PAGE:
New Thinking in A Modest Proposal, Tartuffe, and Candide
Three Works Cited Writers use personality traits and events to change the classical ideals. Majority of the writer's focus is to change people's attitude's. Jonathan Swift, Jean-Baptiste Poquelin Moliere, Francois-Marie Arquet de Voltaire use characterization and plot to challenge the themes of the Neo-Classical period.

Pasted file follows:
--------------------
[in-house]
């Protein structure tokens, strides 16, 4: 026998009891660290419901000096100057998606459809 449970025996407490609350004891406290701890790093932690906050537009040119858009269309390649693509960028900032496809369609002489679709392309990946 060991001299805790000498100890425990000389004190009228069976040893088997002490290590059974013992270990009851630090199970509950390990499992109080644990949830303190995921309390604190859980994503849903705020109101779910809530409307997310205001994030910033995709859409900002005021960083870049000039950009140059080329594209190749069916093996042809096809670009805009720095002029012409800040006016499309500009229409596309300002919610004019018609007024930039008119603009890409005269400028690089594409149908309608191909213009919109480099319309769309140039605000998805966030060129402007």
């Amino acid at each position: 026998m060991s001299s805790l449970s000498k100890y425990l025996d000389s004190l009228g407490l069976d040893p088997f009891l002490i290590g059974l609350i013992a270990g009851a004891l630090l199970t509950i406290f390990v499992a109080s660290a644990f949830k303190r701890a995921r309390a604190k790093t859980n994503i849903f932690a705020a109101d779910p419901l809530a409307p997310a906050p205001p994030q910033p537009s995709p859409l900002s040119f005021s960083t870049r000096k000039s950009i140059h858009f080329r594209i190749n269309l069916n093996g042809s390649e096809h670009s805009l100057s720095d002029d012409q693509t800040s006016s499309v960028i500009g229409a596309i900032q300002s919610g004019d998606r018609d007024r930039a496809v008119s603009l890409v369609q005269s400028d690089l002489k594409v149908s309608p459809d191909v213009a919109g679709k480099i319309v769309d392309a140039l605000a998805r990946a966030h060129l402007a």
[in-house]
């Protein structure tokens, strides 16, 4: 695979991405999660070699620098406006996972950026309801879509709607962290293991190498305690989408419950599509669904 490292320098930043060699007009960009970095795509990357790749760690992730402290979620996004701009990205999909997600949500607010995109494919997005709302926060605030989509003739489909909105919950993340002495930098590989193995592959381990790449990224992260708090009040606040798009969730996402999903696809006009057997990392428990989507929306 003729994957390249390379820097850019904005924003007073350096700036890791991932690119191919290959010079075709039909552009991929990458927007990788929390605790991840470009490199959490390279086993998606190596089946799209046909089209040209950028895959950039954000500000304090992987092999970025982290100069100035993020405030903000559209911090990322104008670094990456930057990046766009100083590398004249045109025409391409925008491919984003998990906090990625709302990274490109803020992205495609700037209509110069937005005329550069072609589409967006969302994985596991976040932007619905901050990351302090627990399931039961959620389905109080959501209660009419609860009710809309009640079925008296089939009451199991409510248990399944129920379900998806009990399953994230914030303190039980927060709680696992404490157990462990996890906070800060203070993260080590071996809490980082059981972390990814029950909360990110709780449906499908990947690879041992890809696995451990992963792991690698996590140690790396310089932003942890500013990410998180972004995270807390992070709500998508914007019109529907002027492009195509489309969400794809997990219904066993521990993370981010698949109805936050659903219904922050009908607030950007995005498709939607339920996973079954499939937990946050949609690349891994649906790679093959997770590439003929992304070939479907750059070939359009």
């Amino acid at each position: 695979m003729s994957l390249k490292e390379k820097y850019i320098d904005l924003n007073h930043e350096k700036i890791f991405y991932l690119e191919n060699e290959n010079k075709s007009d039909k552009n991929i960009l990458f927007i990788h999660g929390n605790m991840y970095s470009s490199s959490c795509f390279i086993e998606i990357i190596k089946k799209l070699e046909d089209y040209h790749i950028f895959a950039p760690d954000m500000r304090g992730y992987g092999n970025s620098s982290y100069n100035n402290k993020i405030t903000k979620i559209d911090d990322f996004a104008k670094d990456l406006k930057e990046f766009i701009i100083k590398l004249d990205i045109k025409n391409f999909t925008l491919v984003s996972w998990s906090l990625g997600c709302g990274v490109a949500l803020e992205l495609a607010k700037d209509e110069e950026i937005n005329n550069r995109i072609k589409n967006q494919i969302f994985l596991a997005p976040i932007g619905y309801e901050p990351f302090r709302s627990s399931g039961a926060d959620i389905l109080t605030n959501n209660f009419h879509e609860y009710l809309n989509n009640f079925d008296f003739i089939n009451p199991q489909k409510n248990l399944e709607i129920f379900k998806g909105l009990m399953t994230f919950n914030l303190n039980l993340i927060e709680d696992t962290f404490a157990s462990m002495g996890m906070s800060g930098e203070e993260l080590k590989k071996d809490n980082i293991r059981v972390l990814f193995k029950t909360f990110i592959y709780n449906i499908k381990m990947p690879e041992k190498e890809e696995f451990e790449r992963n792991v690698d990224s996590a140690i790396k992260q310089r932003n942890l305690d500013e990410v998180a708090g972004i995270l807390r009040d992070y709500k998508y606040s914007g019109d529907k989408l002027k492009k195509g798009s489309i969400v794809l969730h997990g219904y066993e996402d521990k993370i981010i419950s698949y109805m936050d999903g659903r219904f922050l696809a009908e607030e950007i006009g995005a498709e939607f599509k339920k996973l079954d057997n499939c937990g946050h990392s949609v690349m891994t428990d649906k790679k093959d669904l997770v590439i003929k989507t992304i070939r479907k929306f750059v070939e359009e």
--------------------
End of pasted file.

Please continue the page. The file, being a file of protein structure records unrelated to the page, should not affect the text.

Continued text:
In A Modest Proposal, Jonathan Swift challenges the Neo-classical period by creating a sense of instability in their way of thinking. He attacks the society by carelessly endorsing cannibalism in hopes to help Ireland through their economic crisis. He demonstrates this by humbly proposing and assuring "that a young healthy child, well nursed, is, at a year old, a most delicious, nourishing, and wholesome food." (Swift, 485) Implying that society should eat children shows that the individual (the child) is seen as an unimportant individual to society; therefore, is not valued when considering an effective resolution to their situation. This provides criticism to the Neo-Classical beliefs that society is more important than the individual. The Neo-Classic's logic and reasoning aspect is attacked by Swift's persuasion that eating a child is a valid response to help fix their oppression. His introduction clearly states that his purpose is" for Preventing the Children of poor People in Ireland, from being a Burden to their Parents or Country, and for making them beneficial to the Publick." (Swift 483) His reasoning for the proposal is ultimately satisfied through his sound thinking that evidently has nothing to do with his feelings about the matter. The narrator than proceeds to give the audience justification of his statement, and therefore attempting to challenge the Neo-Classic's fact that logic and reasoning is more important than a person's emotion's. Optimism in the Neo-Classical period is criticized through the projector's tone in the proposal. Swift demands the audience to recognize the narrator's purpose "having no other motive than the public good of my country, by advancing our trade, providing for infant's, relieving the poor, and giving some pleasure to the rich." (Swift 489) The speaker optimistically believes that his idea is for the best. If Swift did not believe that his idea would not have a positive outcome he would not have suggested. Regardless of Swift's inhumane suggestion, which is negative, he only tries to reveal the positive of the situation. This feeling of insecurity is his way of disparaging the Irish and English government.